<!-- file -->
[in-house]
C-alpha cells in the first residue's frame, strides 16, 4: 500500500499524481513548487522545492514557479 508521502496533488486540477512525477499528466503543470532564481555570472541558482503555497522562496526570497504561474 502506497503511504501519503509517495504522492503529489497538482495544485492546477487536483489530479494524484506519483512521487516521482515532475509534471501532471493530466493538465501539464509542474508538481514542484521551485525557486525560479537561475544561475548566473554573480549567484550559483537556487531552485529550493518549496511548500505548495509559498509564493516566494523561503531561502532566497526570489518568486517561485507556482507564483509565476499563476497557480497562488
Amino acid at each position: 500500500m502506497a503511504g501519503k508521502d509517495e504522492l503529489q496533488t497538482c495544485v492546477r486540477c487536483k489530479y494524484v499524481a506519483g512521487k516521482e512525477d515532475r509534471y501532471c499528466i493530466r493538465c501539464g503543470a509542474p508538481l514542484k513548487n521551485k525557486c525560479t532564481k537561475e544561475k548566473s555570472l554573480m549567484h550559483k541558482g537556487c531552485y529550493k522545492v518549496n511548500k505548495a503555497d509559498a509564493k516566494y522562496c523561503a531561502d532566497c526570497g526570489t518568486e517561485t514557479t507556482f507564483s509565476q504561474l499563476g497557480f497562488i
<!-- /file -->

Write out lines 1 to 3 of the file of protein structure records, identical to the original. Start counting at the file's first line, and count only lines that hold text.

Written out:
[in-house]
C-alpha cells in the first residue's frame, strides 16, 4: 500500500499524481513548487522545492514557479 508521502496533488486540477512525477499528466503543470532564481555570472541558482503555497522562496526570497504561474 502506497503511504501519503509517495504522492503529489497538482495544485492546477487536483489530479494524484506519483512521487516521482515532475509534471501532471493530466493538465501539464509542474508538481514542484521551485525557486525560479537561475544561475548566473554573480549567484550559483537556487531552485529550493518549496511548500505548495509559498509564493516566494523561503531561502532566497526570489518568486517561485507556482507564483509565476499563476497557480497562488
Amino acid at each position: 500500500m502506497a503511504g501519503k508521502d509517495e504522492l503529489q496533488t497538482c495544485v492546477r486540477c487536483k489530479y494524484v499524481a506519483g512521487k516521482e512525477d515532475r509534471y501532471c499528466i493530466r493538465c501539464g503543470a509542474p508538481l514542484k513548487n521551485k525557486c525560479t532564481k537561475e544561475k548566473s555570472l554573480m549567484h550559483k541558482g537556487c531552485y529550493k522545492v518549496n511548500k505548495a503555497d509559498a509564493k516566494y522562496c523561503a531561502d532566497c526570497g526570489t518568486e517561485t514557479t507556482f507564483s509565476q504561474l499563476g497557480f497562488i